climate-change amendment to the French constitution effectively died this week. Its failure is the latest example in Western democracies of the disconnect between elites obsessed with climate change and the public.
Mr. Macron wanted a national referendum that would amend the constitution to “guarantee” environmental protection. This requires support from both houses of the French Parliament. The National Assembly, controlled by Mr. Macron’s party, approved the referendum this year.
The Senate announced Monday that it had voted to block the process. The upper body, with a conservative majority, worried that “guarantee” meant climate change would come before other constitutional imperatives. They feared, not unreasonably, that this would stifle innovation and business. While many in France cling to its statist past, there is still a constituency for economic dynamism.
This isn’t the first time Mr. Macron’s obsession with climate has wasted valuable time and political capital. Although the yellow-vest protests covered sundry domestic woes, they began as a response to a fuel-tax hike. The demonstrations led Mr. Macron to form the Citizens Convention for Climate, a body of 150 randomly selected French citizens. They came up with the climate amendment, which Mr. Macron wasted months fighting for.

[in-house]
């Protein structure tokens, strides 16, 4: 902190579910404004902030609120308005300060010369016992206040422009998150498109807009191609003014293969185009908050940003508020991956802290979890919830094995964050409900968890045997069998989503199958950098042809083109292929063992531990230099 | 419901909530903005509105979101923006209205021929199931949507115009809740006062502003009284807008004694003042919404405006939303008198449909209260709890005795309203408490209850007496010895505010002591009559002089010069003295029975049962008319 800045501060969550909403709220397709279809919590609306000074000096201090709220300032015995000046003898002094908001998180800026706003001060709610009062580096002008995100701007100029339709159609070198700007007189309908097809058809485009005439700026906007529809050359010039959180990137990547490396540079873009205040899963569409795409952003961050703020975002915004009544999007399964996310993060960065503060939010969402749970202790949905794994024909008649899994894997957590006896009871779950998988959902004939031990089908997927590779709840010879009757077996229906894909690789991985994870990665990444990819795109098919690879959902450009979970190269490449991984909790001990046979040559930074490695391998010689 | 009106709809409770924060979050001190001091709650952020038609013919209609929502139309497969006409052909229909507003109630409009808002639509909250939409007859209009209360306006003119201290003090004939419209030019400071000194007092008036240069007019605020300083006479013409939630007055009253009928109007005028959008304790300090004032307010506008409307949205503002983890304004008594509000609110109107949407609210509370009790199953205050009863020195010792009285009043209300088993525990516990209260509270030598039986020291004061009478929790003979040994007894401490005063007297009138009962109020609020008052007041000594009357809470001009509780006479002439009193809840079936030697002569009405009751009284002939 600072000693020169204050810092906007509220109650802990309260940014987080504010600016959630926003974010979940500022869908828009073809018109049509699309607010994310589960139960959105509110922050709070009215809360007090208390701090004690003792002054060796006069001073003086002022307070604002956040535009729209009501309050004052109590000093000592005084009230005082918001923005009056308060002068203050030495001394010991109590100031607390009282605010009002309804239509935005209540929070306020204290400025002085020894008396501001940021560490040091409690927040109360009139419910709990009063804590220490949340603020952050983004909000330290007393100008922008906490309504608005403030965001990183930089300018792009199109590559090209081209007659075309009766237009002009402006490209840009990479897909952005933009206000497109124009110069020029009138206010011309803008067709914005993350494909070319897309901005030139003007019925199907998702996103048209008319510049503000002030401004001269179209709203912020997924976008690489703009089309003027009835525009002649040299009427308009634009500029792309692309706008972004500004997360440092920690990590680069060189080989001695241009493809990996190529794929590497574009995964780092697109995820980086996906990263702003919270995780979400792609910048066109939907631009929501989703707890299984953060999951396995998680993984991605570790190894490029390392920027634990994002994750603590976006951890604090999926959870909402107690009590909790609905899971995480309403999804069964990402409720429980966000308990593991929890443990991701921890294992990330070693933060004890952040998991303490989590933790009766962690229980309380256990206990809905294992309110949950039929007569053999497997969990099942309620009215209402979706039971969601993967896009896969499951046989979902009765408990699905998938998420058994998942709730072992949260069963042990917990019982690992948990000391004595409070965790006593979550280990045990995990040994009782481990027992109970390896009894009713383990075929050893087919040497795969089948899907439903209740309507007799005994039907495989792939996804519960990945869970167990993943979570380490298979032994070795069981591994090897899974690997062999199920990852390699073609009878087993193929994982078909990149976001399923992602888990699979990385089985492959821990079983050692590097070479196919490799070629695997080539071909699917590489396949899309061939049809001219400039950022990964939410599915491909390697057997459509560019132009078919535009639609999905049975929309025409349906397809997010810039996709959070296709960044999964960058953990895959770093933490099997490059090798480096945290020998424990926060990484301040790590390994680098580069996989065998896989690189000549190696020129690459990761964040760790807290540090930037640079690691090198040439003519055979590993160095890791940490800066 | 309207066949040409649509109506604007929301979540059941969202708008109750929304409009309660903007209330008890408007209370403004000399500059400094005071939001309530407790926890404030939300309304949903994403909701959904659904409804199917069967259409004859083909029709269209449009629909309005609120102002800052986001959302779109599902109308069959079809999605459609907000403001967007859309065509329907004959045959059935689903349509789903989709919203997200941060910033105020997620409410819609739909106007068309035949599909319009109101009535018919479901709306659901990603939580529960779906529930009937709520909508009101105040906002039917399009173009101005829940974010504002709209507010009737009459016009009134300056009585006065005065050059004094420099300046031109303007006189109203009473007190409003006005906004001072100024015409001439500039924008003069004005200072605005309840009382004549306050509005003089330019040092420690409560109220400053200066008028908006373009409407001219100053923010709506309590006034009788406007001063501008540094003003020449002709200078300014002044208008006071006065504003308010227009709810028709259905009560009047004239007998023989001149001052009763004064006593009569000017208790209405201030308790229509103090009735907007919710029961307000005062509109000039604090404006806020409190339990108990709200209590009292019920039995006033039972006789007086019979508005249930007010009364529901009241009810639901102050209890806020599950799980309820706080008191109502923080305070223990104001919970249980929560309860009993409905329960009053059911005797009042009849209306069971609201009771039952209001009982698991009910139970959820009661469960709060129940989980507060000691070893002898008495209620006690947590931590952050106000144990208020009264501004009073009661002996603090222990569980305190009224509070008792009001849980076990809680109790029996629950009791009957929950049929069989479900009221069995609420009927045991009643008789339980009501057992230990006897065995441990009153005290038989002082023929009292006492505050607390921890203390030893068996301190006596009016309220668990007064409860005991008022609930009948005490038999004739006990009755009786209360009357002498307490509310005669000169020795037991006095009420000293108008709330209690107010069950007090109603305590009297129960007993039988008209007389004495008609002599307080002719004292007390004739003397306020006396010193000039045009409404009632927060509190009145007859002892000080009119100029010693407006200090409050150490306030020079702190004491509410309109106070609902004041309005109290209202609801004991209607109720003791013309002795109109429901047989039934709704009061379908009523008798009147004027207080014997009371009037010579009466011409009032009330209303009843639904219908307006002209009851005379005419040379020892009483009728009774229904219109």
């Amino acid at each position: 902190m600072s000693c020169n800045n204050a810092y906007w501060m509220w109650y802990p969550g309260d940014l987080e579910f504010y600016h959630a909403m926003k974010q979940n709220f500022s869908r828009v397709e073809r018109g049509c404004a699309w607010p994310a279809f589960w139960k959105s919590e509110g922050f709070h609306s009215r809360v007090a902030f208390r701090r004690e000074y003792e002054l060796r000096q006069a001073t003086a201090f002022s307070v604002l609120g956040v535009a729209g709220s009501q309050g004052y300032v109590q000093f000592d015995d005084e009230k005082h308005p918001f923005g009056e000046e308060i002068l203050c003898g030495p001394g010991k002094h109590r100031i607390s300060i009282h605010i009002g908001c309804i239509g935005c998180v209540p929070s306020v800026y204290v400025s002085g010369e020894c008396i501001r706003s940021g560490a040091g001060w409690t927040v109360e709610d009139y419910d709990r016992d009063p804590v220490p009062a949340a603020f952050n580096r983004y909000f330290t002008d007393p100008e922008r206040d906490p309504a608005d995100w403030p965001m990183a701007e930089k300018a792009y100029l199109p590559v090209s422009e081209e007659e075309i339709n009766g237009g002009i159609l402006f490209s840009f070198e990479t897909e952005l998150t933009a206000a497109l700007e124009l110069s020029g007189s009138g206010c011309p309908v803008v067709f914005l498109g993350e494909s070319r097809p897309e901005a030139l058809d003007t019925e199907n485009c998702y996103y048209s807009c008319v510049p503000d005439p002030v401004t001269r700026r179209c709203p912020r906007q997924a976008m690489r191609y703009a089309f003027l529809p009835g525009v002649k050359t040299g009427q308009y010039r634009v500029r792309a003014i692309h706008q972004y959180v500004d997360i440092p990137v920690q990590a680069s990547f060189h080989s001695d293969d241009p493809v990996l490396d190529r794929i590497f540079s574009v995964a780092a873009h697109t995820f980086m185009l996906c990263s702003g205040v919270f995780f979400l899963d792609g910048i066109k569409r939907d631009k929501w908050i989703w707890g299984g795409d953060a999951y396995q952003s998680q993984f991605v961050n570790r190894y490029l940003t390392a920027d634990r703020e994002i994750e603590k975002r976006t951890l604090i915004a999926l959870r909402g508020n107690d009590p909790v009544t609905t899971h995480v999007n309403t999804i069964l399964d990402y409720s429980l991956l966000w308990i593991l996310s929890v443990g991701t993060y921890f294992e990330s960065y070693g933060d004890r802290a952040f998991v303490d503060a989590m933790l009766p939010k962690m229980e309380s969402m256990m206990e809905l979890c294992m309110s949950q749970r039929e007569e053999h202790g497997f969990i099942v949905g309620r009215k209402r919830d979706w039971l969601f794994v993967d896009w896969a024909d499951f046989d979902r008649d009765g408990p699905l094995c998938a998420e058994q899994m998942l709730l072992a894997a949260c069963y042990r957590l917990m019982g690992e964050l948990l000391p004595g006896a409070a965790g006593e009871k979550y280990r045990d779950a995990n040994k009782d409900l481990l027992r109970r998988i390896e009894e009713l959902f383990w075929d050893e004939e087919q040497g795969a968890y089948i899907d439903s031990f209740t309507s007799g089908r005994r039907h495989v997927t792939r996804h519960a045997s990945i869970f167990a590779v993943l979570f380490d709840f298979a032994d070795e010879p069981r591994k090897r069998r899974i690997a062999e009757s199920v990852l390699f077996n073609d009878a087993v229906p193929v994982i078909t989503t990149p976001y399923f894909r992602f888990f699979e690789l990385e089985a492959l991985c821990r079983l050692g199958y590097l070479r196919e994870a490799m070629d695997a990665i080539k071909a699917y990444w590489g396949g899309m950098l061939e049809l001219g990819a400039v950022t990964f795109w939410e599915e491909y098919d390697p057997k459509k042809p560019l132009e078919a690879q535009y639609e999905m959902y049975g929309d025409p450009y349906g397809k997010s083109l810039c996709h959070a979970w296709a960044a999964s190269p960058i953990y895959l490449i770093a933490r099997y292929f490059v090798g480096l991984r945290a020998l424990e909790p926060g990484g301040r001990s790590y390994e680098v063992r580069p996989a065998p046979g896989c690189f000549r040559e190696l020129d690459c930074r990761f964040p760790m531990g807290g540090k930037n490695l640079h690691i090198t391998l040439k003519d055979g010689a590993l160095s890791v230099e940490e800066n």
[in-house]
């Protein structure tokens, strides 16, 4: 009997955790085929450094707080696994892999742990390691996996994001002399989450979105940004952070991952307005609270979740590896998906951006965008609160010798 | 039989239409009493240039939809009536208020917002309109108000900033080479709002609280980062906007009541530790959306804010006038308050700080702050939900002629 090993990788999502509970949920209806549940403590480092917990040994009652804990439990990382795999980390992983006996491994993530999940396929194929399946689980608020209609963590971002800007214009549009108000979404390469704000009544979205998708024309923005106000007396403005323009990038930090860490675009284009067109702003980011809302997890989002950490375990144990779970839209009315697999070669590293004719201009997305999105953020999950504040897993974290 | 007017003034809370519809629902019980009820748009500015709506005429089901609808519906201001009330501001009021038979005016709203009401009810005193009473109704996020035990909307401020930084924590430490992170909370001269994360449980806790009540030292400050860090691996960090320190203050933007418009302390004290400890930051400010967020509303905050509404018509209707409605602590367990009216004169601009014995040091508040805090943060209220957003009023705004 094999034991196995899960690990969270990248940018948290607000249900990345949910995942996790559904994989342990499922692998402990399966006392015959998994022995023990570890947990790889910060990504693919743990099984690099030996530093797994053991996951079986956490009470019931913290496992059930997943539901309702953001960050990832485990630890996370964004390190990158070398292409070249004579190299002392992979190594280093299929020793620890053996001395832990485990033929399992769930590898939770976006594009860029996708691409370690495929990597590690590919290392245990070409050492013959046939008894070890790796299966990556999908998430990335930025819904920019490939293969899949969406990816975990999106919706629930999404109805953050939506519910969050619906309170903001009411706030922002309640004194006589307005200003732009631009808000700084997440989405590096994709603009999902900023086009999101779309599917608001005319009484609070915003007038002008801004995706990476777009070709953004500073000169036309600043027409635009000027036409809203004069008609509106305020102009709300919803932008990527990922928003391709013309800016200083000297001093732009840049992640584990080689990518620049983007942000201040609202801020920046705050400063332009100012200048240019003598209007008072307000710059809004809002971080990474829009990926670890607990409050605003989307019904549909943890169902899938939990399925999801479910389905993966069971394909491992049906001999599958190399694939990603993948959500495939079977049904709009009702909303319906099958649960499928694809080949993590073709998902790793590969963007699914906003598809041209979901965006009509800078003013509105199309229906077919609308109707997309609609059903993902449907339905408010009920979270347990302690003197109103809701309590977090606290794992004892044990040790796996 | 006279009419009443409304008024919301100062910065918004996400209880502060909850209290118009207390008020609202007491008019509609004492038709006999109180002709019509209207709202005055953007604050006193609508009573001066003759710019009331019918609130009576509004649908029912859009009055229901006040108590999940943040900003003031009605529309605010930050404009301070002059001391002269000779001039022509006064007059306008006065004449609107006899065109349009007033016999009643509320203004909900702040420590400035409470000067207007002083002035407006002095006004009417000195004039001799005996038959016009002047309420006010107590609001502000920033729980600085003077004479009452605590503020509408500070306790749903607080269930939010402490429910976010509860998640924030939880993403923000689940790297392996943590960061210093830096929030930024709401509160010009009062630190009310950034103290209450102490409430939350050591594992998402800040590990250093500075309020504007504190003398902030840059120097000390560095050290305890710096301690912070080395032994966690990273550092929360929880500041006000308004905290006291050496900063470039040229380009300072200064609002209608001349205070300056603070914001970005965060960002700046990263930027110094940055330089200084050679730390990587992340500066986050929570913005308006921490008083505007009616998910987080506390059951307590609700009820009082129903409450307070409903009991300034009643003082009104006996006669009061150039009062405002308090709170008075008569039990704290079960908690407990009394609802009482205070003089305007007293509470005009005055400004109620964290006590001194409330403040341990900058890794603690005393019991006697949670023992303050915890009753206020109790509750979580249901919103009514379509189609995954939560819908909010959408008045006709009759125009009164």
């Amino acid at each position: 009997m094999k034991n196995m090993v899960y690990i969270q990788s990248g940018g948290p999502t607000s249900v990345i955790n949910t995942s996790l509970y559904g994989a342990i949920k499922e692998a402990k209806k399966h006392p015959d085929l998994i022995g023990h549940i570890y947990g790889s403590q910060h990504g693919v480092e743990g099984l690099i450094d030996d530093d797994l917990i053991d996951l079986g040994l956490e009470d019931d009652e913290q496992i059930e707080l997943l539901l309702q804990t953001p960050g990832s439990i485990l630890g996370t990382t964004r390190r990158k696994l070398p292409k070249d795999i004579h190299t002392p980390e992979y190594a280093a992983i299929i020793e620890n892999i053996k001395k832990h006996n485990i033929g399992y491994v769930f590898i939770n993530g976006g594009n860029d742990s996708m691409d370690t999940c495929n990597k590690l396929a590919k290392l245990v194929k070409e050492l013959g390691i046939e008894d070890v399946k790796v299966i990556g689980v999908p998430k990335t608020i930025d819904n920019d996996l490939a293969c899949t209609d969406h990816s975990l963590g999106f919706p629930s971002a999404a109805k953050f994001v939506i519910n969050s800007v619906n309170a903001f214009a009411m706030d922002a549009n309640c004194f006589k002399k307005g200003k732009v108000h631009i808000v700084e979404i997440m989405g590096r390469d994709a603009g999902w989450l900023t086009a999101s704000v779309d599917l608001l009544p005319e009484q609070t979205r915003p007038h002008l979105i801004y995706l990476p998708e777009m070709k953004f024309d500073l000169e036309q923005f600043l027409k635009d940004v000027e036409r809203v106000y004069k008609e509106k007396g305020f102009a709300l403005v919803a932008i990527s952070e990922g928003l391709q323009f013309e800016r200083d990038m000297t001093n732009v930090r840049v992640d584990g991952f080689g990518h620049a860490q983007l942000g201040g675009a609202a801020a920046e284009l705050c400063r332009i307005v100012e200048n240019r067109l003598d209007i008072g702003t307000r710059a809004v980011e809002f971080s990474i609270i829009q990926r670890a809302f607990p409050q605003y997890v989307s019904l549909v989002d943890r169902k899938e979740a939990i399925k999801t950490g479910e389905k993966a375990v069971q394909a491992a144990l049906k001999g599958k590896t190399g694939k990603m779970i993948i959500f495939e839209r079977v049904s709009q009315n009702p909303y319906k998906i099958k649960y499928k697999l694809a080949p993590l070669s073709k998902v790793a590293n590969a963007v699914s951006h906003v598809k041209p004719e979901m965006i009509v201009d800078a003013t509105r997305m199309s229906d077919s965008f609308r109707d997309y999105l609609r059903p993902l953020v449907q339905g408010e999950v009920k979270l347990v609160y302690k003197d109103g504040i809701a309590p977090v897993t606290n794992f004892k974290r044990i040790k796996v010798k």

The real shame is that Mr. Macron’s growth agenda would do more for the environment than punishing rural drivers or fiddling with the constitution. A more innovation-oriented French economy would produce companies and technology that solve environmental problems.
In 2017 Mr. Macron stared down unions when he liberalized French labor law. His later effort to reform the byzantine French pension system, which rewards politically connected workers and discourages mobility, was derailed by the pandemic. Many of the President’s allies oppose reviving the reform so close to an election next year. Yet Mr. Macron has a winning argument when framing the pension debate as a fight for equality and flexibility.
Mr. Macron, who hasn’t announced his reelection bid, hinted last year that he may take “tough steps” that make another run “impossible.” Whether those hard choices are for climate posturing or economic growth will go far to determine his legacy.
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